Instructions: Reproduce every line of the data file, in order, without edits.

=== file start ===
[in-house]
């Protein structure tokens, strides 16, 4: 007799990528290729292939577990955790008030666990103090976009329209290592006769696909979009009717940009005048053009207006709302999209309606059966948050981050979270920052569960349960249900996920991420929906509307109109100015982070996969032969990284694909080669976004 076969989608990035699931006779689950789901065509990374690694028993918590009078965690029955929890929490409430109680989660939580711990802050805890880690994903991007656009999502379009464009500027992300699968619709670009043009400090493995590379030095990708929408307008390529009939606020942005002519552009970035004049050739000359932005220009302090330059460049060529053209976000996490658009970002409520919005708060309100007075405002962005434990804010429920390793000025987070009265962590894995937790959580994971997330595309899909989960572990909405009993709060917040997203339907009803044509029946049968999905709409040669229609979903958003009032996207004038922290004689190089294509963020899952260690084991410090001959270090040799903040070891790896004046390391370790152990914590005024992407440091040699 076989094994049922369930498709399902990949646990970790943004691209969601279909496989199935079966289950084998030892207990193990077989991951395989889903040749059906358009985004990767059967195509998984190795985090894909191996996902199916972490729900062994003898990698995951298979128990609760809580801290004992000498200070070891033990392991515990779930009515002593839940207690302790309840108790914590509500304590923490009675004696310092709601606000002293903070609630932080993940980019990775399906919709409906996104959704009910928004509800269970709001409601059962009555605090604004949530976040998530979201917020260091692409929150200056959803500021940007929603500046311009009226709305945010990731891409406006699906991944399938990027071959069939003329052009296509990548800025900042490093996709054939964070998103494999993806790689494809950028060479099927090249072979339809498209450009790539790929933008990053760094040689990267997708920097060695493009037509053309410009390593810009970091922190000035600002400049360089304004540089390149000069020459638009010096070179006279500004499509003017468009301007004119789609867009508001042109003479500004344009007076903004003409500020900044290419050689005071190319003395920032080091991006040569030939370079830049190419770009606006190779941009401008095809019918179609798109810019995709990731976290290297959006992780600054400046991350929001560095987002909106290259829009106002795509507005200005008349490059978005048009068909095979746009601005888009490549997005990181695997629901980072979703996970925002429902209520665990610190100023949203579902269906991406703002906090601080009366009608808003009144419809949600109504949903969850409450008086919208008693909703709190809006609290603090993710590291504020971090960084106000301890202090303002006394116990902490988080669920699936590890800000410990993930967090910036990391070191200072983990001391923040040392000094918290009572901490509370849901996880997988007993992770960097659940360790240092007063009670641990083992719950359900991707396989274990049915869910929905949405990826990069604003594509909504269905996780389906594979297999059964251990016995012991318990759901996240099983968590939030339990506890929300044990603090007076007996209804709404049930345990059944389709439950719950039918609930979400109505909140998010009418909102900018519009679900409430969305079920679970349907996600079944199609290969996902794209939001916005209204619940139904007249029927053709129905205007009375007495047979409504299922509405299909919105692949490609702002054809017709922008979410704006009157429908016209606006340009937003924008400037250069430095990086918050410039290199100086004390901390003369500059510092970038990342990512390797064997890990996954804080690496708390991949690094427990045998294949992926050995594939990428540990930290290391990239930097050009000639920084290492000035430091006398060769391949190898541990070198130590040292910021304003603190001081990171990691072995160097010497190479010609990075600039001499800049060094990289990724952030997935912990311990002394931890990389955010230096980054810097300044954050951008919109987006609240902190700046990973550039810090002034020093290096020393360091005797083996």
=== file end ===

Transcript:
[in-house]
């Protein structure tokens, strides 16, 4: 007799990528290729292939577990955790008030666990103090976009329209290592006769696909979009009717940009005048053009207006709302999209309606059966948050981050979270920052569960349960249900996920991420929906509307109109100015982070996969032969990284694909080669976004 076969989608990035699931006779689950789901065509990374690694028993918590009078965690029955929890929490409430109680989660939580711990802050805890880690994903991007656009999502379009464009500027992300699968619709670009043009400090493995590379030095990708929408307008390529009939606020942005002519552009970035004049050739000359932005220009302090330059460049060529053209976000996490658009970002409520919005708060309100007075405002962005434990804010429920390793000025987070009265962590894995937790959580994971997330595309899909989960572990909405009993709060917040997203339907009803044509029946049968999905709409040669229609979903958003009032996207004038922290004689190089294509963020899952260690084991410090001959270090040799903040070891790896004046390391370790152990914590005024992407440091040699 076989094994049922369930498709399902990949646990970790943004691209969601279909496989199935079966289950084998030892207990193990077989991951395989889903040749059906358009985004990767059967195509998984190795985090894909191996996902199916972490729900062994003898990698995951298979128990609760809580801290004992000498200070070891033990392991515990779930009515002593839940207690302790309840108790914590509500304590923490009675004696310092709601606000002293903070609630932080993940980019990775399906919709409906996104959704009910928004509800269970709001409601059962009555605090604004949530976040998530979201917020260091692409929150200056959803500021940007929603500046311009009226709305945010990731891409406006699906991944399938990027071959069939003329052009296509990548800025900042490093996709054939964070998103494999993806790689494809950028060479099927090249072979339809498209450009790539790929933008990053760094040689990267997708920097060695493009037509053309410009390593810009970091922190000035600002400049360089304004540089390149000069020459638009010096070179006279500004499509003017468009301007004119789609867009508001042109003479500004344009007076903004003409500020900044290419050689005071190319003395920032080091991006040569030939370079830049190419770009606006190779941009401008095809019918179609798109810019995709990731976290290297959006992780600054400046991350929001560095987002909106290259829009106002795509507005200005008349490059978005048009068909095979746009601005888009490549997005990181695997629901980072979703996970925002429902209520665990610190100023949203579902269906991406703002906090601080009366009608808003009144419809949600109504949903969850409450008086919208008693909703709190809006609290603090993710590291504020971090960084106000301890202090303002006394116990902490988080669920699936590890800000410990993930967090910036990391070191200072983990001391923040040392000094918290009572901490509370849901996880997988007993992770960097659940360790240092007063009670641990083992719950359900991707396989274990049915869910929905949405990826990069604003594509909504269905996780389906594979297999059964251990016995012991318990759901996240099983968590939030339990506890929300044990603090007076007996209804709404049930345990059944389709439950719950039918609930979400109505909140998010009418909102900018519009679900409430969305079920679970349907996600079944199609290969996902794209939001916005209204619940139904007249029927053709129905205007009375007495047979409504299922509405299909919105692949490609702002054809017709922008979410704006009157429908016209606006340009937003924008400037250069430095990086918050410039290199100086004390901390003369500059510092970038990342990512390797064997890990996954804080690496708390991949690094427990045998294949992926050995594939990428540990930290290391990239930097050009000639920084290492000035430091006398060769391949190898541990070198130590040292910021304003603190001081990171990691072995160097010497190479010609990075600039001499800049060094990289990724952030997935912990311990002394931890990389955010230096980054810097300044954050951008919109987006609240902190700046990973550039810090002034020093290096020393360091005797083996």